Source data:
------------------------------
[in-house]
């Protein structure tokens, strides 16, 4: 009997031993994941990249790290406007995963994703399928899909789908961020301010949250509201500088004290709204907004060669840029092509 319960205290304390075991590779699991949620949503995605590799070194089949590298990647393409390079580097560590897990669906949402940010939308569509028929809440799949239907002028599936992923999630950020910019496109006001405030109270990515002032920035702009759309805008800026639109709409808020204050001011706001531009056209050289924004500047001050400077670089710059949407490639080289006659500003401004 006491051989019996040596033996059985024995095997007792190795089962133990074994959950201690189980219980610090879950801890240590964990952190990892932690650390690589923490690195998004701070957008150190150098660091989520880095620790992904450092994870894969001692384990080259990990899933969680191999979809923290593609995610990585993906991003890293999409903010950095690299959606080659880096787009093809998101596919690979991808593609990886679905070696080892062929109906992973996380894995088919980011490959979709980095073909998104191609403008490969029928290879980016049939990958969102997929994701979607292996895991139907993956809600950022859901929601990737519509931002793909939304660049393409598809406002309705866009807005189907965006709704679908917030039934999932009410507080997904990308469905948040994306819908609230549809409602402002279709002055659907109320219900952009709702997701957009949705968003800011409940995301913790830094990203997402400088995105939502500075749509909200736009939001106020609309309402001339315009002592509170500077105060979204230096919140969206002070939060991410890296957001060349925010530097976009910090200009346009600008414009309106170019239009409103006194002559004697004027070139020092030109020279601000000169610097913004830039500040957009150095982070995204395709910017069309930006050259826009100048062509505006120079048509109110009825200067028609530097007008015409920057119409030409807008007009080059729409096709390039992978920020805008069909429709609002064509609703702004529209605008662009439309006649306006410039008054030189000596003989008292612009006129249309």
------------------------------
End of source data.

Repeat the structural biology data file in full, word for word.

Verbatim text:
[in-house]
């Protein structure tokens, strides 16, 4: 009997031993994941990249790290406007995963994703399928899909789908961020301010949250509201500088004290709204907004060669840029092509 319960205290304390075991590779699991949620949503995605590799070194089949590298990647393409390079580097560590897990669906949402940010939308569509028929809440799949239907002028599936992923999630950020910019496109006001405030109270990515002032920035702009759309805008800026639109709409808020204050001011706001531009056209050289924004500047001050400077670089710059949407490639080289006659500003401004 006491051989019996040596033996059985024995095997007792190795089962133990074994959950201690189980219980610090879950801890240590964990952190990892932690650390690589923490690195998004701070957008150190150098660091989520880095620790992904450092994870894969001692384990080259990990899933969680191999979809923290593609995610990585993906991003890293999409903010950095690299959606080659880096787009093809998101596919690979991808593609990886679905070696080892062929109906992973996380894995088919980011490959979709980095073909998104191609403008490969029928290879980016049939990958969102997929994701979607292996895991139907993956809600950022859901929601990737519509931002793909939304660049393409598809406002309705866009807005189907965006709704679908917030039934999932009410507080997904990308469905948040994306819908609230549809409602402002279709002055659907109320219900952009709702997701957009949705968003800011409940995301913790830094990203997402400088995105939502500075749509909200736009939001106020609309309402001339315009002592509170500077105060979204230096919140969206002070939060991410890296957001060349925010530097976009910090200009346009600008414009309106170019239009409103006194002559004697004027070139020092030109020279601000000169610097913004830039500040957009150095982070995204395709910017069309930006050259826009100048062509505006120079048509109110009825200067028609530097007008015409920057119409030409807008007009080059729409096709390039992978920020805008069909429709609002064509609703702004529209605008662009439309006649306006410039008054030189000596003989008292612009006129249309």